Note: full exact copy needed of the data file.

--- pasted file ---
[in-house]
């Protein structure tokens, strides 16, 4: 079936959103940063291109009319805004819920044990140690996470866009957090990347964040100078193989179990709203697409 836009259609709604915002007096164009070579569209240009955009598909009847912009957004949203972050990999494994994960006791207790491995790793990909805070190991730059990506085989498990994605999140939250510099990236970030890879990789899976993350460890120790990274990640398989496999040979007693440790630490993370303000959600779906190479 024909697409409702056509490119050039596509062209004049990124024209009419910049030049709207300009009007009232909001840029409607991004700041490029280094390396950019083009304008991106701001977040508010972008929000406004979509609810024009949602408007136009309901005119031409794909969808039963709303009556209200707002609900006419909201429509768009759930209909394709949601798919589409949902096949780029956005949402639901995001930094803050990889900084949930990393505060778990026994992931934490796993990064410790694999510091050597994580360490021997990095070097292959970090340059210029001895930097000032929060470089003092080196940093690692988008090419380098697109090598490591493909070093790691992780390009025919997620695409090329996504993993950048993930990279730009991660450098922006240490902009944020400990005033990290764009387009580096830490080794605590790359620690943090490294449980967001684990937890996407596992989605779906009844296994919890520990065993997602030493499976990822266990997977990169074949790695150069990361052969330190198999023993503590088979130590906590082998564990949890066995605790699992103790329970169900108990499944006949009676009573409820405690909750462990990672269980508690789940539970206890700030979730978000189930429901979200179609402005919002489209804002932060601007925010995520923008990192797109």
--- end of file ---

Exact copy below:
[in-house]
């Protein structure tokens, strides 16, 4: 079936959103940063291109009319805004819920044990140690996470866009957090990347964040100078193989179990709203697409 836009259609709604915002007096164009070579569209240009955009598909009847912009957004949203972050990999494994994960006791207790491995790793990909805070190991730059990506085989498990994605999140939250510099990236970030890879990789899976993350460890120790990274990640398989496999040979007693440790630490993370303000959600779906190479 024909697409409702056509490119050039596509062209004049990124024209009419910049030049709207300009009007009232909001840029409607991004700041490029280094390396950019083009304008991106701001977040508010972008929000406004979509609810024009949602408007136009309901005119031409794909969808039963709303009556209200707002609900006419909201429509768009759930209909394709949601798919589409949902096949780029956005949402639901995001930094803050990889900084949930990393505060778990026994992931934490796993990064410790694999510091050597994580360490021997990095070097292959970090340059210029001895930097000032929060470089003092080196940093690692988008090419380098697109090598490591493909070093790691992780390009025919997620695409090329996504993993950048993930990279730009991660450098922006240490902009944020400990005033990290764009387009580096830490080794605590790359620690943090490294449980967001684990937890996407596992989605779906009844296994919890520990065993997602030493499976990822266990997977990169074949790695150069990361052969330190198999023993503590088979130590906590082998564990949890066995605790699992103790329970169900108990499944006949009676009573409820405690909750462990990672269980508690789940539970206890700030979730978000189930429901979200179609402005919002489209804002932060601007925010995520923008990192797109």